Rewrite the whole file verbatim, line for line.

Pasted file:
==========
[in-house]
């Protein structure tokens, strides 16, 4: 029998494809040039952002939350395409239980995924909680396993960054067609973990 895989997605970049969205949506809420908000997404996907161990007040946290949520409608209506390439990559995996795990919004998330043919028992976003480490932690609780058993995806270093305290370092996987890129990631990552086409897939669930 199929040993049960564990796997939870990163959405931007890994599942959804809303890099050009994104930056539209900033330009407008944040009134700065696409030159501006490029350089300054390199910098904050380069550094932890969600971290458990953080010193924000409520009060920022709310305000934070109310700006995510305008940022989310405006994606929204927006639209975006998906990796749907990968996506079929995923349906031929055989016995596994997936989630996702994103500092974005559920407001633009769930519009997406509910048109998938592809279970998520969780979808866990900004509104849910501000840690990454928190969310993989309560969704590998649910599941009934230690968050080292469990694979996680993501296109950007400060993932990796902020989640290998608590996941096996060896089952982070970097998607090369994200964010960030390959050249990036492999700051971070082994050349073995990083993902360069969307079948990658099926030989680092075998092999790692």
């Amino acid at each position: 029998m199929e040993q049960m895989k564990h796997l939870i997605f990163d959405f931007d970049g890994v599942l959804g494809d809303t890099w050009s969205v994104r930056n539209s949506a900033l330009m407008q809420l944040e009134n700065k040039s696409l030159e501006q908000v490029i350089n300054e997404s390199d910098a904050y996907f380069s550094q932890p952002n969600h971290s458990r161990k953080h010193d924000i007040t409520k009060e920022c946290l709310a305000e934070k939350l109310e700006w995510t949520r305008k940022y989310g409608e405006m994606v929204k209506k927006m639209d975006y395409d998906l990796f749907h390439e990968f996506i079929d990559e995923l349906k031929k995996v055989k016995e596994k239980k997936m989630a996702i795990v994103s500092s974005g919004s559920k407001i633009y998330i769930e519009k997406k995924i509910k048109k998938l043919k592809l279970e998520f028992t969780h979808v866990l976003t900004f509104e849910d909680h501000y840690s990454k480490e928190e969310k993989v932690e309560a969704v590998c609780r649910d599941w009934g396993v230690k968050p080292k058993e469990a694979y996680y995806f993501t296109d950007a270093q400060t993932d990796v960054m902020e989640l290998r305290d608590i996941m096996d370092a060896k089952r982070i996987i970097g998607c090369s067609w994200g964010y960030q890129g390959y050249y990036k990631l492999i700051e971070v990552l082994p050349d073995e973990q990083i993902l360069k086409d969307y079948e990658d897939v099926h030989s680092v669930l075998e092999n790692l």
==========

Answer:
[in-house]
């Protein structure tokens, strides 16, 4: 029998494809040039952002939350395409239980995924909680396993960054067609973990 895989997605970049969205949506809420908000997404996907161990007040946290949520409608209506390439990559995996795990919004998330043919028992976003480490932690609780058993995806270093305290370092996987890129990631990552086409897939669930 199929040993049960564990796997939870990163959405931007890994599942959804809303890099050009994104930056539209900033330009407008944040009134700065696409030159501006490029350089300054390199910098904050380069550094932890969600971290458990953080010193924000409520009060920022709310305000934070109310700006995510305008940022989310405006994606929204927006639209975006998906990796749907990968996506079929995923349906031929055989016995596994997936989630996702994103500092974005559920407001633009769930519009997406509910048109998938592809279970998520969780979808866990900004509104849910501000840690990454928190969310993989309560969704590998649910599941009934230690968050080292469990694979996680993501296109950007400060993932990796902020989640290998608590996941096996060896089952982070970097998607090369994200964010960030390959050249990036492999700051971070082994050349073995990083993902360069969307079948990658099926030989680092075998092999790692």
């Amino acid at each position: 029998m199929e040993q049960m895989k564990h796997l939870i997605f990163d959405f931007d970049g890994v599942l959804g494809d809303t890099w050009s969205v994104r930056n539209s949506a900033l330009m407008q809420l944040e009134n700065k040039s696409l030159e501006q908000v490029i350089n300054e997404s390199d910098a904050y996907f380069s550094q932890p952002n969600h971290s458990r161990k953080h010193d924000i007040t409520k009060e920022c946290l709310a305000e934070k939350l109310e700006w995510t949520r305008k940022y989310g409608e405006m994606v929204k209506k927006m639209d975006y395409d998906l990796f749907h390439e990968f996506i079929d990559e995923l349906k031929k995996v055989k016995e596994k239980k997936m989630a996702i795990v994103s500092s974005g919004s559920k407001i633009y998330i769930e519009k997406k995924i509910k048109k998938l043919k592809l279970e998520f028992t969780h979808v866990l976003t900004f509104e849910d909680h501000y840690s990454k480490e928190e969310k993989v932690e309560a969704v590998c609780r649910d599941w009934g396993v230690k968050p080292k058993e469990a694979y996680y995806f993501t296109d950007a270093q400060t993932d990796v960054m902020e989640l290998r305290d608590i996941m096996d370092a060896k089952r982070i996987i970097g998607c090369s067609w994200g964010y960030q890129g390959y050249y990036k990631l492999i700051e971070v990552l082994p050349d073995e973990q990083i993902l360069k086409d969307y079948e990658d897939v099926h030989s680092v669930l075998e092999n790692l």